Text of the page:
I once witnessed a butterfly sliding head first out of its chrysalis. It struggled for an hour, pressing its wings against the confining shell as it wiggled millimeters at a time toward freedom. Finally, it emerged enough to grasp the casing and pull itself up to a leaf where it sat opening and closing its wings, applauding the triumphal entrance into its final form.
A miracle, people call this metamorphosis. The creature goes into a shell as one form and comes out another form entirely.
When I taught college courses, several years ago, sometimes, right before my eyes, the beginning stages of another metamorphosis took place. Usually, it started during a conference with freshmen from my grammar classes. I remember one in particular.
Chris answered the summons to my office following repeated offenses in class. He slouched beside my desk, arms crossed as I listed off his trespasses: incomplete homework, late papers, texting in class, a complacent attitude. Through my incriminating diatribe, his gaze remained glued to the side of my desk. I folded my hands, letting silence spur a response.
After several moments, he blurted out, “It’s too hard. I don’t want to grow up.”
When the initial horror of his confession passed, I smiled.
At some point, a caterpillar, all plump and bristly, ceases his munching and squirming to obey the summons of nature. He has outgrown his skin several times already; now he’s down to the last hard layer, the chrysalis. Within that chrysalis, one of nature’s most fascinating transformations takes place.
The caterpillar seeks out a strong leaf or branch to anchor his chrysalis to and wait out the change. Who knows if the creature feels pain when he’s wound so tightly in that chrysalis. We hardly consider his discomfort, too enamored by the beauty that emerges.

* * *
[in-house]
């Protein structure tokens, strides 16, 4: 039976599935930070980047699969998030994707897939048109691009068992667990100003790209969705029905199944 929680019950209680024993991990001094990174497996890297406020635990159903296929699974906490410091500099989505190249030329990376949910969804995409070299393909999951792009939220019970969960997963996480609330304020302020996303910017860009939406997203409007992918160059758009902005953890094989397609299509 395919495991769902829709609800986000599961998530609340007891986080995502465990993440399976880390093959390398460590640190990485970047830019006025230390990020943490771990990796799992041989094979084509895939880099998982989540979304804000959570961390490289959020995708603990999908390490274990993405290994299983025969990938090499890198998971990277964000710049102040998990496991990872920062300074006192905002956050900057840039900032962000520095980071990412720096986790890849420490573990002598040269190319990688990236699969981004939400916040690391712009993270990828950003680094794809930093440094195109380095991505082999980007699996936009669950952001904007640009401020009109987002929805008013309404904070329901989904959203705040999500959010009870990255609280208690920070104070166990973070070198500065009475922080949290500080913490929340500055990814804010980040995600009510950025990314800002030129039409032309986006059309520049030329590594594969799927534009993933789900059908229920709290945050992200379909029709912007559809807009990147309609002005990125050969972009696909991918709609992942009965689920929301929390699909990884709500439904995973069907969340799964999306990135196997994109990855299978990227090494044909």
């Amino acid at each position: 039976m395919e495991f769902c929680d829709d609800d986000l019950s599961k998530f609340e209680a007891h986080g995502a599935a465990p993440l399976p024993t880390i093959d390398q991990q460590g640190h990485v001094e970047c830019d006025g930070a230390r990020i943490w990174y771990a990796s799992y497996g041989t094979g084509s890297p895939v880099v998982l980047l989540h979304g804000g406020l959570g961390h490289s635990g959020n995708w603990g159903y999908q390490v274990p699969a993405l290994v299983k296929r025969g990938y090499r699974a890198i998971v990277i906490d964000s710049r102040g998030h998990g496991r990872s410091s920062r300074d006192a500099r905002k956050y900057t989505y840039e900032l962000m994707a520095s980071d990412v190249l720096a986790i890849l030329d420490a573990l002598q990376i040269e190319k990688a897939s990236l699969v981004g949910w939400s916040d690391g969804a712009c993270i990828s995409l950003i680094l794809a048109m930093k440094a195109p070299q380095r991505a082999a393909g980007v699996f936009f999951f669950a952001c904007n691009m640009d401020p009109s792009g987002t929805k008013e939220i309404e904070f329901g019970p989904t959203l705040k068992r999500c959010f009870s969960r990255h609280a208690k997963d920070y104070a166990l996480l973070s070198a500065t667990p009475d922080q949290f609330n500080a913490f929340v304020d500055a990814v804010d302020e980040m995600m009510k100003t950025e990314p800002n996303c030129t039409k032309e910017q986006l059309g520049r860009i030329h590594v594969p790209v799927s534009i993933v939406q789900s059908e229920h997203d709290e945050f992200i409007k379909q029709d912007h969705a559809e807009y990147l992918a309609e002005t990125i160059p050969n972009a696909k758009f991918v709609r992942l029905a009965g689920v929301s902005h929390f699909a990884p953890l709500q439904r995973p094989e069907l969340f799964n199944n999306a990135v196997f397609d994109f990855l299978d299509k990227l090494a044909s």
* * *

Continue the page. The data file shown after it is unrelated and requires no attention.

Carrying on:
“I just want my box of rocks.” Chris stared at the desk again, gaze blank, mind full. “My family didn’t have much money, but I had a great time playing with those rocks when I was a kid.”
Somehow, in the madness of a 19-year old pining for a box of rocks, I found hope. Acknowledging a challenge, even if only to resist it, is the first step to acceptance. Chris knew it was time to stop munching on the juvenile memories and the patience of his teachers. But he just hadn’t chosen to wrap himself tightly in discipline.
Some people are raised accustomed to a chrysalis of restriction or discipline—others, like Chris, have to make deliberate choices to climb inside, like a caterpillar finding a leaf and wrapping himself in the constricting silk. This choice is instinctive for the caterpillar.
My students represented different stages of the process. Because of life and circumstances, a few had already flown away, mature and beautiful adults, capable not only of discipline but of finding joy in their discipline.
Other students were still waiting out the confinement in their chrysalis, the first slits beginning to open through which they would emerge better creatures, eager for growth.
I certainly met some students who had not made the choice to transform at all. Unwilling to go with the forward motion of life, they still inched along on the ground, unaware that change was even on the schedule.
Others, like Chris, stared at the leaf, contemplating the constraints of a chrysalis, fearing the discomfort of transformation waiting in the form of homework assignments, job responsibilities, and family duties.
The butterfly only goes through four stages—egg, caterpillar, chrysalis, and the iconic winged form. People, however, have no such simple process; we are ever morphing. Change, then, is a constant, a stability we can cling to.
“Resist aiding the butterfly,” entomologists admonish. To peel away the chrysalis, to ease the creature’s labor, is to impede him; the struggle fills the butterfly’s wings with blood, strengthening them for flight.
“Growing up is no fun,” Chris reiterated his frustration.
“You’re right,” I wholeheartedly agreed. “But it’s worth it.”
I had his attention.
“Now, get your paper turned in next class,” I said, “and do your homework.”
He smiled, then wearily walked out of my office.
Perhaps it would have eased his load to know that I was still changing, that I too sometimes resisted the process. At the beginning of each school year, I despised the restraint of responsibilities as students’ papers and projects shortened my time for leisure. But each time I invested in my students, working through their apprehension and apathy, my chrysalis burst open to loose me from the constraints of my too-small, selfish heart. Their discomfort, in some ways, intensified mine, yet in ways far surpassing the pain, broadened my joy and each day freed a new portion of myself to fly.